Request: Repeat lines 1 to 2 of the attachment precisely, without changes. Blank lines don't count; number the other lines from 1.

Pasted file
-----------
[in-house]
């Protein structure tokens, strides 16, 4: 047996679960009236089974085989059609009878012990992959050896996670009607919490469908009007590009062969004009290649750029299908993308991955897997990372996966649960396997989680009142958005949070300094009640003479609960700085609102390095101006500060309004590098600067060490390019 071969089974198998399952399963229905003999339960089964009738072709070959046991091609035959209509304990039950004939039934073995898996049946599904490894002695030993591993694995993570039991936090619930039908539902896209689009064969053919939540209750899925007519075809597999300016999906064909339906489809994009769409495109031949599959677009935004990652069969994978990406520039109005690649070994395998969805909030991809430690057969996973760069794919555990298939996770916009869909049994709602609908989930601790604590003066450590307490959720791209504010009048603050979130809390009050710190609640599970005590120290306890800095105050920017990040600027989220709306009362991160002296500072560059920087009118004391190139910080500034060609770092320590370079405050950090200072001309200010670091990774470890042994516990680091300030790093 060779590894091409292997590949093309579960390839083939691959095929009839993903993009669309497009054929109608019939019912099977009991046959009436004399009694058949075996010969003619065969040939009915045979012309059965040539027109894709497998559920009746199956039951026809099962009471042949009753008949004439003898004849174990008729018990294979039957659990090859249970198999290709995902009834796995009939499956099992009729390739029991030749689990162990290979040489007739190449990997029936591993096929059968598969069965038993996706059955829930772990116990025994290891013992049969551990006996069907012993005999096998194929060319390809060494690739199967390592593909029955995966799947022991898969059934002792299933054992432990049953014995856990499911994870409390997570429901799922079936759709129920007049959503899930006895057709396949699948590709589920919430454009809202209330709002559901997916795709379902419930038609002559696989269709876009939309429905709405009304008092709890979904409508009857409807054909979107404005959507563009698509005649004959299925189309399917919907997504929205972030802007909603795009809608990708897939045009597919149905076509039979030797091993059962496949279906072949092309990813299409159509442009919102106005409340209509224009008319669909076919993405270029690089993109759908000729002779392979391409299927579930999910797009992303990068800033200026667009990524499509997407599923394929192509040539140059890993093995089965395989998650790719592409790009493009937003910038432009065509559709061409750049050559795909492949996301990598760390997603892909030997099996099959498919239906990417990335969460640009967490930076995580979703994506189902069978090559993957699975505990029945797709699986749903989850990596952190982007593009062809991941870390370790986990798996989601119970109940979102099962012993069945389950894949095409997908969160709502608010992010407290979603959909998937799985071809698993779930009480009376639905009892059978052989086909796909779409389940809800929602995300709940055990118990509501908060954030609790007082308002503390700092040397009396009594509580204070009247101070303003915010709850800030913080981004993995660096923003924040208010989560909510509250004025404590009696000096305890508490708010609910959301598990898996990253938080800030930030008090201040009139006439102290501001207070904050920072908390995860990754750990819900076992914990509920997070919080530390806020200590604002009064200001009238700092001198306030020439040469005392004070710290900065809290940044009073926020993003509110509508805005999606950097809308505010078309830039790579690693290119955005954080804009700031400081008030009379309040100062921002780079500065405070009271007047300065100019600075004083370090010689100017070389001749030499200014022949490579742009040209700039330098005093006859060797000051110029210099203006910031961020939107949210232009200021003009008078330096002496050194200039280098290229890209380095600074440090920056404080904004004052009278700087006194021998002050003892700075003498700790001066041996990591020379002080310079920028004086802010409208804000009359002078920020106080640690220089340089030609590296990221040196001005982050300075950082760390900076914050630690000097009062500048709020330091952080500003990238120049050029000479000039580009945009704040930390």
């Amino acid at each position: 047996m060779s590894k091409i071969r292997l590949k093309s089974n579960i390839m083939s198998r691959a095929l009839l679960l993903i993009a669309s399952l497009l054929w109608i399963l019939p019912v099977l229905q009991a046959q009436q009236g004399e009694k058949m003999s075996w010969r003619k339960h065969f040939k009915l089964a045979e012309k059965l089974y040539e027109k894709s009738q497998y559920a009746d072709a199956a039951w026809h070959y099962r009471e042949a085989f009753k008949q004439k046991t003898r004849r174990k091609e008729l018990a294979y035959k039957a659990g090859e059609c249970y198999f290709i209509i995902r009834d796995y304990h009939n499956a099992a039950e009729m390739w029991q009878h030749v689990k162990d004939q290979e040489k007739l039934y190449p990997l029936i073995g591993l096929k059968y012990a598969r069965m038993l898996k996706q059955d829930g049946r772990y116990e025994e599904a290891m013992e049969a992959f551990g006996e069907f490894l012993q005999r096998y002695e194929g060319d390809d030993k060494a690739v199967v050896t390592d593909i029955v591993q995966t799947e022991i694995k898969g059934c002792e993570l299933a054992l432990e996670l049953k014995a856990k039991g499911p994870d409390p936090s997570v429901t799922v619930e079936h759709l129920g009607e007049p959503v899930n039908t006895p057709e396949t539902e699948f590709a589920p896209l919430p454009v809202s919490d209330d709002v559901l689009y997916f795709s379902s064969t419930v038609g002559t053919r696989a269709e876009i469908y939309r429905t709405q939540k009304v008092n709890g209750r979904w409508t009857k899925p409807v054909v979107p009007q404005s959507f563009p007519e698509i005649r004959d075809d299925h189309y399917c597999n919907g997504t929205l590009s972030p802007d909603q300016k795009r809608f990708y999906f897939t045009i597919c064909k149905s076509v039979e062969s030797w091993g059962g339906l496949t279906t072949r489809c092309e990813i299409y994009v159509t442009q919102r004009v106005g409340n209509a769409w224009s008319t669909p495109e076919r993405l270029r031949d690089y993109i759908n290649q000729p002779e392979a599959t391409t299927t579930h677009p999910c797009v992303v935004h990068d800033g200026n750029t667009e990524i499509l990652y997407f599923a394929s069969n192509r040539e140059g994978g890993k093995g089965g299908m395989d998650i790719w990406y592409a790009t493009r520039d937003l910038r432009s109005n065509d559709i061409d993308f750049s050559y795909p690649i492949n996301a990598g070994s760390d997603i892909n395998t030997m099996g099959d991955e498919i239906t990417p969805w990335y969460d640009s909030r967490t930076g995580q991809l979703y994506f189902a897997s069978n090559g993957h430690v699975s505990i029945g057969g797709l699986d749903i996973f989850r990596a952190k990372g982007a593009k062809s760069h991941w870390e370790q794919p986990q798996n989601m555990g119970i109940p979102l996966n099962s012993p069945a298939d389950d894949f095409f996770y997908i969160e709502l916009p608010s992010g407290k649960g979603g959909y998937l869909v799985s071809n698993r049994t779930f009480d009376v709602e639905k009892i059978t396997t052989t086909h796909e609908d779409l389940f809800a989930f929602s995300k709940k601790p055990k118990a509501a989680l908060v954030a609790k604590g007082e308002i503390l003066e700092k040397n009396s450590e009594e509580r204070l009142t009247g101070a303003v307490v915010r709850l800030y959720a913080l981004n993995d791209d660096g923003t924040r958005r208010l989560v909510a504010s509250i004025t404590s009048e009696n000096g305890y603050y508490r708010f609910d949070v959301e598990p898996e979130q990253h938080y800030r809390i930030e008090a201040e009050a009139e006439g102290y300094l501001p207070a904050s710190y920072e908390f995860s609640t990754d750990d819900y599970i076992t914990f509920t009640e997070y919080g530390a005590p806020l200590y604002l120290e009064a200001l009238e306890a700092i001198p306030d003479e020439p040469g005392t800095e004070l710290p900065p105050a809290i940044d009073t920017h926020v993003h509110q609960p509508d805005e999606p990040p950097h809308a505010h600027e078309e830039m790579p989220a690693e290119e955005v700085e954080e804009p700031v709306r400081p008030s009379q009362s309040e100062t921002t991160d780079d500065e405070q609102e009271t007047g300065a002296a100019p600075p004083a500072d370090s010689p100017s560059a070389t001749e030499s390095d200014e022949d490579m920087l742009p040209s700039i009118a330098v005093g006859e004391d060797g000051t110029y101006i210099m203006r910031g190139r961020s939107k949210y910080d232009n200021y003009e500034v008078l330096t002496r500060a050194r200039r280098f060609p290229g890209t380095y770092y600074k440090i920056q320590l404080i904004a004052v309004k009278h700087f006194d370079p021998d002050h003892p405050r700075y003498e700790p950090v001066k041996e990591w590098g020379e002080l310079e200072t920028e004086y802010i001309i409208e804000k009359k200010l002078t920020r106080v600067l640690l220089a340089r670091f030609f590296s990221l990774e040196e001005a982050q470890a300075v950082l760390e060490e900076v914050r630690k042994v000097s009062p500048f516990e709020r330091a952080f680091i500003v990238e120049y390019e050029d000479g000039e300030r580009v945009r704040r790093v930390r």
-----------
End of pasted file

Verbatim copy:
[in-house]
């Protein structure tokens, strides 16, 4: 047996679960009236089974085989059609009878012990992959050896996670009607919490469908009007590009062969004009290649750029299908993308991955897997990372996966649960396997989680009142958005949070300094009640003479609960700085609102390095101006500060309004590098600067060490390019 071969089974198998399952399963229905003999339960089964009738072709070959046991091609035959209509304990039950004939039934073995898996049946599904490894002695030993591993694995993570039991936090619930039908539902896209689009064969053919939540209750899925007519075809597999300016999906064909339906489809994009769409495109031949599959677009935004990652069969994978990406520039109005690649070994395998969805909030991809430690057969996973760069794919555990298939996770916009869909049994709602609908989930601790604590003066450590307490959720791209504010009048603050979130809390009050710190609640599970005590120290306890800095105050920017990040600027989220709306009362991160002296500072560059920087009118004391190139910080500034060609770092320590370079405050950090200072001309200010670091990774470890042994516990680091300030790093 060779590894091409292997590949093309579960390839083939691959095929009839993903993009669309497009054929109608019939019912099977009991046959009436004399009694058949075996010969003619065969040939009915045979012309059965040539027109894709497998559920009746199956039951026809099962009471042949009753008949004439003898004849174990008729018990294979039957659990090859249970198999290709995902009834796995009939499956099992009729390739029991030749689990162990290979040489007739190449990997029936591993096929059968598969069965038993996706059955829930772990116990025994290891013992049969551990006996069907012993005999096998194929060319390809060494690739199967390592593909029955995966799947022991898969059934002792299933054992432990049953014995856990499911994870409390997570429901799922079936759709129920007049959503899930006895057709396949699948590709589920919430454009809202209330709002559901997916795709379902419930038609002559696989269709876009939309429905709405009304008092709890979904409508009857409807054909979107404005959507563009698509005649004959299925189309399917919907997504929205972030802007909603795009809608990708897939045009597919149905076509039979030797091993059962496949279906072949092309990813299409159509442009919102106005409340209509224009008319669909076919993405270029690089993109759908000729002779392979391409299927579930999910797009992303990068800033200026667009990524499509997407599923394929192509040539140059890993093995089965395989998650790719592409790009493009937003910038432009065509559709061409750049050559795909492949996301990598760390997603892909030997099996099959498919239906990417990335969460640009967490930076995580979703994506189902069978090559993957699975505990029945797709699986749903989850990596952190982007593009062809991941870390370790986990798996989601119970109940979102099962012993069945389950894949095409997908969160709502608010992010407290979603959909998937799985071809698993779930009480009376639905009892059978052989086909796909779409389940809800929602995300709940055990118990509501908060954030609790007082308002503390700092040397009396009594509580204070009247101070303003915010709850800030913080981004993995660096923003924040208010989560909510509250004025404590009696000096305890508490708010609910959301598990898996990253938080800030930030008090201040009139006439102290501001207070904050920072908390995860990754750990819900076992914990509920997070919080530390806020200590604002009064200001009238700092001198306030020439040469005392004070710290900065809290940044009073926020993003509110509508805005999606950097809308505010078309830039790579690693290119955005954080804009700031400081008030009379309040100062921002780079500065405070009271007047300065100019600075004083370090010689100017070389001749030499200014022949490579742009040209700039330098005093006859060797000051110029210099203006910031961020939107949210232009200021003009008078330096002496050194200039280098290229890209380095600074440090920056404080904004004052009278700087006194021998002050003892700075003498700790001066041996990591020379002080310079920028004086802010409208804000009359002078920020106080640690220089340089030609590296990221040196001005982050300075950082760390900076914050630690000097009062500048709020330091952080500003990238120049050029000479000039580009945009704040930390």